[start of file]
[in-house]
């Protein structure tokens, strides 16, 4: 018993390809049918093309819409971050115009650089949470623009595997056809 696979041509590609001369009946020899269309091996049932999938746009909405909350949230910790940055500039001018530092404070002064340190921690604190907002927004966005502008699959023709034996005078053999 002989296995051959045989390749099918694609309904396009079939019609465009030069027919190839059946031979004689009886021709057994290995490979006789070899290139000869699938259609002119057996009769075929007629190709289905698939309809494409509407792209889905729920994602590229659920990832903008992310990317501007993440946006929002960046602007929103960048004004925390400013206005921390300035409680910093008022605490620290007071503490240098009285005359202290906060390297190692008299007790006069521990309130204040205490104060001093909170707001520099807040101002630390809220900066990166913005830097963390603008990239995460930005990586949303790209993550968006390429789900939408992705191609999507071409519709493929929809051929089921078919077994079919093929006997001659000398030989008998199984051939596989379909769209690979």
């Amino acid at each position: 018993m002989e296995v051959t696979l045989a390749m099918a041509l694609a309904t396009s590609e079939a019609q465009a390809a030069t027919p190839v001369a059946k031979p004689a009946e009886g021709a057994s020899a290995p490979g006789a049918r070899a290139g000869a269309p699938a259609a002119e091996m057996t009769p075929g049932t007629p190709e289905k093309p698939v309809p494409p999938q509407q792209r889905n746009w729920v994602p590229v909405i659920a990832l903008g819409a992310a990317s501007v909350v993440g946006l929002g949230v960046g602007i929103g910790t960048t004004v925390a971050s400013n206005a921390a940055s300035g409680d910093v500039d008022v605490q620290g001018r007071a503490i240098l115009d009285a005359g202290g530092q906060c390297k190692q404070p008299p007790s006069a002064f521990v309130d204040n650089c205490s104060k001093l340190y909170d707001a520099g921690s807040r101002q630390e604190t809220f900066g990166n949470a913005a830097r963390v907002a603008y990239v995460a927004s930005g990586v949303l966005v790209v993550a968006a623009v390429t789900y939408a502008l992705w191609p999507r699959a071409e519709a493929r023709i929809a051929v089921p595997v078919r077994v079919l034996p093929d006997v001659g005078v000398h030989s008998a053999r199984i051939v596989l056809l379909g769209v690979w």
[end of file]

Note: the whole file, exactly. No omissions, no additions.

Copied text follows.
[in-house]
């Protein structure tokens, strides 16, 4: 018993390809049918093309819409971050115009650089949470623009595997056809 696979041509590609001369009946020899269309091996049932999938746009909405909350949230910790940055500039001018530092404070002064340190921690604190907002927004966005502008699959023709034996005078053999 002989296995051959045989390749099918694609309904396009079939019609465009030069027919190839059946031979004689009886021709057994290995490979006789070899290139000869699938259609002119057996009769075929007629190709289905698939309809494409509407792209889905729920994602590229659920990832903008992310990317501007993440946006929002960046602007929103960048004004925390400013206005921390300035409680910093008022605490620290007071503490240098009285005359202290906060390297190692008299007790006069521990309130204040205490104060001093909170707001520099807040101002630390809220900066990166913005830097963390603008990239995460930005990586949303790209993550968006390429789900939408992705191609999507071409519709493929929809051929089921078919077994079919093929006997001659000398030989008998199984051939596989379909769209690979």
């Amino acid at each position: 018993m002989e296995v051959t696979l045989a390749m099918a041509l694609a309904t396009s590609e079939a019609q465009a390809a030069t027919p190839v001369a059946k031979p004689a009946e009886g021709a057994s020899a290995p490979g006789a049918r070899a290139g000869a269309p699938a259609a002119e091996m057996t009769p075929g049932t007629p190709e289905k093309p698939v309809p494409p999938q509407q792209r889905n746009w729920v994602p590229v909405i659920a990832l903008g819409a992310a990317s501007v909350v993440g946006l929002g949230v960046g602007i929103g910790t960048t004004v925390a971050s400013n206005a921390a940055s300035g409680d910093v500039d008022v605490q620290g001018r007071a503490i240098l115009d009285a005359g202290g530092q906060c390297k190692q404070p008299p007790s006069a002064f521990v309130d204040n650089c205490s104060k001093l340190y909170d707001a520099g921690s807040r101002q630390e604190t809220f900066g990166n949470a913005a830097r963390v907002a603008y990239v995460a927004s930005g990586v949303l966005v790209v993550a968006a623009v390429t789900y939408a502008l992705w191609p999507r699959a071409e519709a493929r023709i929809a051929v089921p595997v078919r077994v079919l034996p093929d006997v001659g005078v000398h030989s008998a053999r199984i051939v596989l056809l379909g769209v690979w």